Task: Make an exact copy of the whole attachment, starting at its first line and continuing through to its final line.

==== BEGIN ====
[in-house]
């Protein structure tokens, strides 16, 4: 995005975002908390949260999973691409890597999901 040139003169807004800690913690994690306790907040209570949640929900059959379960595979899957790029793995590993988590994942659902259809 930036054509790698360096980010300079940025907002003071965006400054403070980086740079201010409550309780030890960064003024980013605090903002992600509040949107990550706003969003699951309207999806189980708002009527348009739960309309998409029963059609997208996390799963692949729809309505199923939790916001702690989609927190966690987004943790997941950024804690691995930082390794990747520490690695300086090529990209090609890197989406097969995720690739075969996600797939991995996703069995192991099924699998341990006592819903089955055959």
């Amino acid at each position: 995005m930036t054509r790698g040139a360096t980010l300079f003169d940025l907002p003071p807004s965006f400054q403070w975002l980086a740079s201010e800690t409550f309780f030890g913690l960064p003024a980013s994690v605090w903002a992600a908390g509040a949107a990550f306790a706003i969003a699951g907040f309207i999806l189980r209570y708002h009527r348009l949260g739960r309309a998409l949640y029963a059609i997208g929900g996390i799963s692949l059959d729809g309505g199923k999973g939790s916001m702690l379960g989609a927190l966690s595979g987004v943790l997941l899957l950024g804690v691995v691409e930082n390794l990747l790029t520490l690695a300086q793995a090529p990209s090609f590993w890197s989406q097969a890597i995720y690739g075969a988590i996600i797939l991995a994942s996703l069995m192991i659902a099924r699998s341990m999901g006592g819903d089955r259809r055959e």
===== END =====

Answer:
[in-house]
């Protein structure tokens, strides 16, 4: 995005975002908390949260999973691409890597999901 040139003169807004800690913690994690306790907040209570949640929900059959379960595979899957790029793995590993988590994942659902259809 930036054509790698360096980010300079940025907002003071965006400054403070980086740079201010409550309780030890960064003024980013605090903002992600509040949107990550706003969003699951309207999806189980708002009527348009739960309309998409029963059609997208996390799963692949729809309505199923939790916001702690989609927190966690987004943790997941950024804690691995930082390794990747520490690695300086090529990209090609890197989406097969995720690739075969996600797939991995996703069995192991099924699998341990006592819903089955055959």
């Amino acid at each position: 995005m930036t054509r790698g040139a360096t980010l300079f003169d940025l907002p003071p807004s965006f400054q403070w975002l980086a740079s201010e800690t409550f309780f030890g913690l960064p003024a980013s994690v605090w903002a992600a908390g509040a949107a990550f306790a706003i969003a699951g907040f309207i999806l189980r209570y708002h009527r348009l949260g739960r309309a998409l949640y029963a059609i997208g929900g996390i799963s692949l059959d729809g309505g199923k999973g939790s916001m702690l379960g989609a927190l966690s595979g987004v943790l997941l899957l950024g804690v691995v691409e930082n390794l990747l790029t520490l690695a300086q793995a090529p990209s090609f590993w890197s989406q097969a890597i995720y690739g075969a988590i996600i797939l991995a994942s996703l069995m192991i659902a099924r699998s341990m999901g006592g819903d089955r259809r055959e």